Paul Harding remembered that his grandmother, Annie Scott, was a member of the Winona Circle. He was able to put his hand on several letters of thanks she had received from folks in Britain who had received quilts from Grace Church women. He remembered coming across these letters when sorting through some of his mother’s items and he decided to keep them.
One of the letters was written by A. Cornish on September 23, 1945. “The quilt or bedspread has arrived safe in Yorkshire, England with your name on it. A lot of things has (sic) come from Canada … I thought I would drop a line thanking you very much for all you have done.” Mr. Cornish was an “old age pensioner,” who was very grateful for this thoughtful donation. The W.V.S. on the top of the quilt label was a puzzle initially. Why would it not have been W. M. S. (Women’s Missionary Society)?
Joanna Dermenjian discovered that the W. V. S. (Women’s Volunteer Service) appears to have been the distribution agent in Britain for the British Red Cross, and the W.V.S. was likely added to the label prior to distribution. “Originally, I thought all the quilts went to The Canadian Red Cross – that’s why I called them the ‘Red Cross Quilts’ – but I don’t think that anymore. I do know that the Canadian Red Cross shipped the largest number to the British Red Cross and they were then distributed by the W. V. S.,” Dermenjian said.
In Britain the quilts are revered as valuable pieces of history, treasured antiques found in private collections and in museums. However, in Canada, very few people even know about them and almost none exist. Dermenjain said that about 200 war quilts are believed to exist in the UK and she has found nine so far in Canada. Now, one special quilt has made its way home to Gananoque, bringing that total to ten. When one considers that it took close to 50 hours to hand make one quilt, that totals over 200 million women hours of quilt making for the war effort from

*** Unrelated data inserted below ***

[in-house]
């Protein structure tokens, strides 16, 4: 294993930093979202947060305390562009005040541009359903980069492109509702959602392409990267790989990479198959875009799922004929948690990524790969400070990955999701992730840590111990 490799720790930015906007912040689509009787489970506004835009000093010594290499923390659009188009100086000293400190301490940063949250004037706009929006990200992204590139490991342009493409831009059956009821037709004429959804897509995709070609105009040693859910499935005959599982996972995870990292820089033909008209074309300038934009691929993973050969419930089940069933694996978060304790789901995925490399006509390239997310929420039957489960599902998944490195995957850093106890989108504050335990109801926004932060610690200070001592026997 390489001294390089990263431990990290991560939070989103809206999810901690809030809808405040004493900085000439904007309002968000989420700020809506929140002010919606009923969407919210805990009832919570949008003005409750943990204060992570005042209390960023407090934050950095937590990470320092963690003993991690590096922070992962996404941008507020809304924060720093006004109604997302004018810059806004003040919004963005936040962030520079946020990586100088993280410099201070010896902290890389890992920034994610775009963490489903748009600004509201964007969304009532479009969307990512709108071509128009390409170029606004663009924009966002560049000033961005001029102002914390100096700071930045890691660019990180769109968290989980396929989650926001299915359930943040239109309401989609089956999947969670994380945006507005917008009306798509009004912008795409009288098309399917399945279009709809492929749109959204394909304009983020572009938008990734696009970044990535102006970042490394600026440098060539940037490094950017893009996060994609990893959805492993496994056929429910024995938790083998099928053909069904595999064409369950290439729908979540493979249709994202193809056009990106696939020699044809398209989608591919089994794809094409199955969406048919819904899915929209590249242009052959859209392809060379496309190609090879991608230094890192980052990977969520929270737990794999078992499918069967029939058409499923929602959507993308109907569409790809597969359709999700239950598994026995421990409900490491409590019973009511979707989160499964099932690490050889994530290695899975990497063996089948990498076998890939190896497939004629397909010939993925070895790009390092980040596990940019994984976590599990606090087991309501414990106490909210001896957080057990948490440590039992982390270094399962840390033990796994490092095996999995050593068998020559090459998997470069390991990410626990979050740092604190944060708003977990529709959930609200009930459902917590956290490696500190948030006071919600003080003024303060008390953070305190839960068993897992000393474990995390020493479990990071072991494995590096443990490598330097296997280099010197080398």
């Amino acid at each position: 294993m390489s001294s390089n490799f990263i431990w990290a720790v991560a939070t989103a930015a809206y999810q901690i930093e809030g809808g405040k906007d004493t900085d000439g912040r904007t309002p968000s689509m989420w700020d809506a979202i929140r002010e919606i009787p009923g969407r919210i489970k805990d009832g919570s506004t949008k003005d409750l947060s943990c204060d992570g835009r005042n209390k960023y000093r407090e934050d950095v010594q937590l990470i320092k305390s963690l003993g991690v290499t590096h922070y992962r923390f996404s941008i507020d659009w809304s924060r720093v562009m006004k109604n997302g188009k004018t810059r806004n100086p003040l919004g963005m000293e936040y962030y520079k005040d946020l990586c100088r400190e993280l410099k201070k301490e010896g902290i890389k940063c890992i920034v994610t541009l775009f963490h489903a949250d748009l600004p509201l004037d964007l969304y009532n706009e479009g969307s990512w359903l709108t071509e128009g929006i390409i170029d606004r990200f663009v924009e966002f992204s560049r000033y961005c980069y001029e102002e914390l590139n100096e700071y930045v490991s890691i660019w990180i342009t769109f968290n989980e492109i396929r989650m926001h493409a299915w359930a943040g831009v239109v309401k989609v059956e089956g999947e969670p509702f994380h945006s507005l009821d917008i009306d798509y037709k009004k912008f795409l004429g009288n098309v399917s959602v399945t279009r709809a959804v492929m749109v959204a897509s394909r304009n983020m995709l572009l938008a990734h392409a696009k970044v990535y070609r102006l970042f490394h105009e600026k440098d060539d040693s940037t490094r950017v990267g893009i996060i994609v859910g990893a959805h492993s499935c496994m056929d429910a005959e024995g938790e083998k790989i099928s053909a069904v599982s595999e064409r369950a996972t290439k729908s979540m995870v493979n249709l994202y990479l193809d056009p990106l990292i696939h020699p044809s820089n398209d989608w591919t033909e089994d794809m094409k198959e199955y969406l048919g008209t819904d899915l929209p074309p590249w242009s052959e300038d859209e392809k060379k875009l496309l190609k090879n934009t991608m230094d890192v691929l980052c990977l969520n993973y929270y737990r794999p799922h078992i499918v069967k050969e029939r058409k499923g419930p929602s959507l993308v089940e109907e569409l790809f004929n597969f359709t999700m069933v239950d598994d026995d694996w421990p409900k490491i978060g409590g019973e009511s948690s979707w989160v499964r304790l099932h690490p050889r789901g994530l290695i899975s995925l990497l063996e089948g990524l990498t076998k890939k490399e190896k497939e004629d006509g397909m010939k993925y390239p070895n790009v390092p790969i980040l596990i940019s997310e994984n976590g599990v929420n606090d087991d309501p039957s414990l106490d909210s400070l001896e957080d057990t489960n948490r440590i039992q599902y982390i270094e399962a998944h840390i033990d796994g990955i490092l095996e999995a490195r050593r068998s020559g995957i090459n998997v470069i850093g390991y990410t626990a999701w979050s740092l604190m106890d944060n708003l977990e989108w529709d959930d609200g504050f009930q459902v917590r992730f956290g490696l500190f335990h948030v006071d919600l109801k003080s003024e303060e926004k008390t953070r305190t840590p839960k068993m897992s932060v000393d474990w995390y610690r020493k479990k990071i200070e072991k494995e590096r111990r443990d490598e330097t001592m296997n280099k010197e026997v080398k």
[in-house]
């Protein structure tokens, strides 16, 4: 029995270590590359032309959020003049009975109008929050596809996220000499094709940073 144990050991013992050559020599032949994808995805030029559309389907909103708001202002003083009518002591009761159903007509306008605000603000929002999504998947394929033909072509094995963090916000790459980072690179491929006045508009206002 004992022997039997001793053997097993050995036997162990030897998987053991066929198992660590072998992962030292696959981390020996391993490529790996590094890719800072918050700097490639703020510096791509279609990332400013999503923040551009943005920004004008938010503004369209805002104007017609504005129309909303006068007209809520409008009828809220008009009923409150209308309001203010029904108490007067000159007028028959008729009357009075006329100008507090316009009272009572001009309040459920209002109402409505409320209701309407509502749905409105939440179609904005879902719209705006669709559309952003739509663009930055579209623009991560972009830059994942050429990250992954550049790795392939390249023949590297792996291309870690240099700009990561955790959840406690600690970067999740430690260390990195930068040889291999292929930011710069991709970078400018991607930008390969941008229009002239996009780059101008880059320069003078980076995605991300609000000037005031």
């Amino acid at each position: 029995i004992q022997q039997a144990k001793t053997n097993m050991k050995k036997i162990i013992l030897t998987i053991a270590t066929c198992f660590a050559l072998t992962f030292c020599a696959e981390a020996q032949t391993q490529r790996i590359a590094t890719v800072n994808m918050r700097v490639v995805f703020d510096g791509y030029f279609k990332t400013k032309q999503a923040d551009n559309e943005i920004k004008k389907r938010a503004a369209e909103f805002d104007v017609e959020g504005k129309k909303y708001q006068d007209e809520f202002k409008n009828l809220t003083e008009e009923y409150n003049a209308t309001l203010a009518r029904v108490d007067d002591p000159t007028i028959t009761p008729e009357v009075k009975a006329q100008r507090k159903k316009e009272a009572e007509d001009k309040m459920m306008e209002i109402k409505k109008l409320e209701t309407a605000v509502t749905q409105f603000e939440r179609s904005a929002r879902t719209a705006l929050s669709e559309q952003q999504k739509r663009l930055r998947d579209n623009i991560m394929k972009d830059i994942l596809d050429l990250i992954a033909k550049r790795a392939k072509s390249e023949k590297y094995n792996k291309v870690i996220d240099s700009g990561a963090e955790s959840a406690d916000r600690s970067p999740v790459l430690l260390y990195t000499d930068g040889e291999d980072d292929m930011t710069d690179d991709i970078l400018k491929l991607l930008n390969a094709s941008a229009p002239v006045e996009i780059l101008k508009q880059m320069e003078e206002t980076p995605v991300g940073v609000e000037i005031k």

During the repatriation ceremony at the Gananoque Library on November 11, 2021, Joanna Dermenjian summed it up beautifully. “Today, as we remember the tragedies of war, and honour those who made sacrifices in support of our democracy, it is fitting to also acknowledge and honour all the women of the war, the wives and mothers, sisters and aunts who were left behind on the ‘home front’. They worked hard to support their homes, their men, the economy, the war needs, and the people in other countries affected by war.”
“For six years during the Second World War, the women of Canada maintained the momentum to make ‘war comforts’ by hand,” she told the gathering at the library. “This quilt is a rare, tangible, object that has survived to tell us this story. It is a gift back to the Gananoque community from Christine and Jo Andrews – a reminder of the patriotism, industry, thought, care, and love of the women of Gananoque to the people of Britain during the Second World War,” she concluded.
Acknowledgements: To Lorraine Payette for her two articles in the Nov. 11 and Nov. 25 issues of The Gananoque Reporter and to researcher Joanna Dermenjian, Masters student in Cultural Studies at Queen’s University, Kingston, On.
By Paul Scott
Paul Scott is the retired publisher of The Gananoque Reporter and a reluctant re-enactor who was very involved in bringing the annual Heritage Days to Gananoque in the 1990’s and was recycled for the Commemoration events of the War of 1812 in 2012. He is a member of the Gananoque Lions Club and has been secretary for 40 years as well as a 60-year member of Grace United Church choir. Paul lives in Gananoque with wife Carolyn; enjoys time with his three grown children, their partners and five grandchildren. He is an avid downhill skier and cyclist, and this editor is pleased that from time-to-time Paul writes the odd article for TI Life!